Mr. President: I have no laudations to bestow on this Union. It needs none. Its eulogy is written in the history of the past. I choose that my acts shall speak for me, rather than the words I utter. I would, sir, that it should remain a monument forever to guide the nations of the world. I would, sir, that this government should be perpetuated for all coming time; and no act of mine, no instrumentality of mine, shall be exerted or given except for that perpetuation. I would that our nation should stand a moral monument to enlighten other nations; but I cannot resist the conclusion that if we are to bow to the unlimited power of party despotisin, if we are to do acts, which, in our judgments and in our hearts we reprobate, the day, the hour, of our downfall is as certain as that of other nations which have preceded us. I do not mean that it will come now, or even within my day, or the day of the youngest of Great as may be the wrongs which you may perpetrate, the recuperative energies of our country may overcome them; but, in the course of time, this incessant arrogation of executive and governmental power must produce its effect; and the institutions which we have reared, when their foundation shall have been subverted by executive power, must crumble and decay. That act which is before us, that bill upon which we are to vote, is one of the measures which is calculated, if not designed, to produce that event. Who that believes that nations, like individuals, must answer to a higher power for the wrongs they perpetrate, who that believes that the sins committed by a nation are to be answered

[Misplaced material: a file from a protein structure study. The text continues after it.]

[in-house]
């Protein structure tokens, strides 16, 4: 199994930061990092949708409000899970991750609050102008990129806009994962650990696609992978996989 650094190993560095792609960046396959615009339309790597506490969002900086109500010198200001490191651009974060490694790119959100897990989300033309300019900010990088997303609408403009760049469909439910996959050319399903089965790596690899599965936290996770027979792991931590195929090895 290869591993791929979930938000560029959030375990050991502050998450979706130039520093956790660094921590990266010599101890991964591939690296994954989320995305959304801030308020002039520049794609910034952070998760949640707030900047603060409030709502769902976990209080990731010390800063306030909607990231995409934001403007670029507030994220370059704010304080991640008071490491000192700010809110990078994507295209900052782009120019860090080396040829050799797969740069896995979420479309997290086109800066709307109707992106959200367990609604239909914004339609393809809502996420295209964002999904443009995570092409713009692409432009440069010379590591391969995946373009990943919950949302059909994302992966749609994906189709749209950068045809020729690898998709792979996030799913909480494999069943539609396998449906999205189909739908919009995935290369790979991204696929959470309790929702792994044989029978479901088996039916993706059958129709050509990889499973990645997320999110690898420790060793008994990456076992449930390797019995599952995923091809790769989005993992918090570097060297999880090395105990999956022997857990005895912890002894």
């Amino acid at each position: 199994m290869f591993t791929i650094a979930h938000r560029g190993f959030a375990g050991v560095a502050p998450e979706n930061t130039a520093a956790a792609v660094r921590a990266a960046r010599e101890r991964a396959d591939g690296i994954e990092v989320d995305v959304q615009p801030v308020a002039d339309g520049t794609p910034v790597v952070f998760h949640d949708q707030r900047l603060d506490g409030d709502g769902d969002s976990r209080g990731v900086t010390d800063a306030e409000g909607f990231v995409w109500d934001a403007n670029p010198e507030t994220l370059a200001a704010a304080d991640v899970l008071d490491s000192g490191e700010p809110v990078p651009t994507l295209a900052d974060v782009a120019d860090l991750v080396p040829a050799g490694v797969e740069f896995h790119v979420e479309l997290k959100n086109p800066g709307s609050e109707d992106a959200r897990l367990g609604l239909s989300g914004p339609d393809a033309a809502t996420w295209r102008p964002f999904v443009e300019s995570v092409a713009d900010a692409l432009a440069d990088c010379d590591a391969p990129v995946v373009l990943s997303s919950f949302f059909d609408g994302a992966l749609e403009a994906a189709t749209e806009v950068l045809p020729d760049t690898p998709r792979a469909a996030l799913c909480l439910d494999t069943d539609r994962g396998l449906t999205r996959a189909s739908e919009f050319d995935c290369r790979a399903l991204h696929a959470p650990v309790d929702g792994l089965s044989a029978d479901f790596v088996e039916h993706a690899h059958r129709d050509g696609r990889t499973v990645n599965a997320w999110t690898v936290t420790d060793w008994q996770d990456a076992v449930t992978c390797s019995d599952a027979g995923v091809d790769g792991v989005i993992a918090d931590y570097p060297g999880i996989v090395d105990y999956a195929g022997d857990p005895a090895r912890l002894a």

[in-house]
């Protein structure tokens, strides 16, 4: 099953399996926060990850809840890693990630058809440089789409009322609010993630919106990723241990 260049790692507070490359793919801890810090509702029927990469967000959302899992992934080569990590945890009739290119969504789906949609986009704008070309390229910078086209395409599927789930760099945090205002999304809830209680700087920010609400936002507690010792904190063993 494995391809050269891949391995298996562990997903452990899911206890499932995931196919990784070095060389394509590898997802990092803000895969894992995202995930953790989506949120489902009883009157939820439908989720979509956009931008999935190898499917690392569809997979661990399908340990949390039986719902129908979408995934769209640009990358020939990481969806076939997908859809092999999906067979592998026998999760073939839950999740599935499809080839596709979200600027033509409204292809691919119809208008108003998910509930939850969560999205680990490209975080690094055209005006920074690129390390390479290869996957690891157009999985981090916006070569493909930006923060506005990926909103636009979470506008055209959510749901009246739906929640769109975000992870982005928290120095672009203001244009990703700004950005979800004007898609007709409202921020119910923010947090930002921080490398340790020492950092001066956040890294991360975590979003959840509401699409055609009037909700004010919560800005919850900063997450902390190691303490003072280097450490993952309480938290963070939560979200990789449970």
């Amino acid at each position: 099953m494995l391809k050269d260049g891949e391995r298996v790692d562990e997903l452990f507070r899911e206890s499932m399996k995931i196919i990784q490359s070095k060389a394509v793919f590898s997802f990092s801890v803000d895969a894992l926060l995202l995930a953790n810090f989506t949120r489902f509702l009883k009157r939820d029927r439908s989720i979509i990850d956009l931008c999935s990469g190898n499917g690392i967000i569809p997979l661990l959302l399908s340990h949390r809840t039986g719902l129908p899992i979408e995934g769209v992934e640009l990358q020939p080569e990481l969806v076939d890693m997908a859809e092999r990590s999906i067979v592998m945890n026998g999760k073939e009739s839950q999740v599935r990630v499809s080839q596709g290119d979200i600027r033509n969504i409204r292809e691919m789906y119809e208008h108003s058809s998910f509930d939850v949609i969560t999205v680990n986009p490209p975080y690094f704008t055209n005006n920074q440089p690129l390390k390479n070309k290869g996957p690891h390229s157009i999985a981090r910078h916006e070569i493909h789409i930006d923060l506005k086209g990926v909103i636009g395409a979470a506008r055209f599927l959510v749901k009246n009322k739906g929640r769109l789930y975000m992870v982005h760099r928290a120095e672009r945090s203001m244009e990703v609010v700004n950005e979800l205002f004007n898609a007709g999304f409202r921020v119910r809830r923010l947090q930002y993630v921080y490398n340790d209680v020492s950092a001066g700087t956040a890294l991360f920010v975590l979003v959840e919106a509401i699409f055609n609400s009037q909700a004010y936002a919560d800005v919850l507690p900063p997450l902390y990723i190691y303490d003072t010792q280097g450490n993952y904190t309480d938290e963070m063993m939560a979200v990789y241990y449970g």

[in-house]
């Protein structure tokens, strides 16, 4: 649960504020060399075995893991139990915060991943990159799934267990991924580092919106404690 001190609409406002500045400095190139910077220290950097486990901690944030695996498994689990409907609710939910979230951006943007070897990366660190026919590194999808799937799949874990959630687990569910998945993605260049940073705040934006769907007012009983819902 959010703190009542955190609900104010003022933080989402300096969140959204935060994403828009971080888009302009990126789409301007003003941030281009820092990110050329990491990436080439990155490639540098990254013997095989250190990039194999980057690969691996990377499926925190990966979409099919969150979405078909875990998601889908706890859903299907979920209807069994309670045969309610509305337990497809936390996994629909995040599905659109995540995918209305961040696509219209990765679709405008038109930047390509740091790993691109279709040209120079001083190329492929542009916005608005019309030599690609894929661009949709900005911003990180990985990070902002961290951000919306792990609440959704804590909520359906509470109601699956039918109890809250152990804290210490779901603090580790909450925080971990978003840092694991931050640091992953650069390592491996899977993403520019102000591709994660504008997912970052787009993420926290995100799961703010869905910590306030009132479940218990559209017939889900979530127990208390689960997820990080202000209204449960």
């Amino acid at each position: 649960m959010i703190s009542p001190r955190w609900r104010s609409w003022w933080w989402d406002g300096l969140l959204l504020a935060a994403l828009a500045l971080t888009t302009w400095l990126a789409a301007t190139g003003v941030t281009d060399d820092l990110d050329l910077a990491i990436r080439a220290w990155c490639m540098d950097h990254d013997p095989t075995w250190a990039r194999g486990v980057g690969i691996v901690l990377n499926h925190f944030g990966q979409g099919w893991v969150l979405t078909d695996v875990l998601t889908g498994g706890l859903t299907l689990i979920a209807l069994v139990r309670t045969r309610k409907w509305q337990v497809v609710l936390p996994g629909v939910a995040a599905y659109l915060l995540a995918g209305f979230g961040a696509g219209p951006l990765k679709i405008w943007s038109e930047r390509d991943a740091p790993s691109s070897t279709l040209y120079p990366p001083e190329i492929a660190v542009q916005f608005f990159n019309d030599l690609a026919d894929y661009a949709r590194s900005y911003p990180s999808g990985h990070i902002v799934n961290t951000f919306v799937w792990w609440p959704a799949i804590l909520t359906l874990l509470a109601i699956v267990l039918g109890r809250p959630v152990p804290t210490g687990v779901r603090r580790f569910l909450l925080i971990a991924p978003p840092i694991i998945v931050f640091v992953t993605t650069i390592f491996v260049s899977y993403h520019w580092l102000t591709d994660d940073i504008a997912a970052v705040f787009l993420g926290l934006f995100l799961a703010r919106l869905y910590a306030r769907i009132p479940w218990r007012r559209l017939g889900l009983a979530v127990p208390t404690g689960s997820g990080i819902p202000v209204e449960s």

for as the sins of an individual, can doubt that, if the present course of things be persisted in, a fearful retribution must follow?

After alluding to the former and present positions of the South upon the tariff, and other questions, in illustration of the change of sentiment by those States, the Senator proceeds to show the designs of the founders of the government, and the action of the South at that period.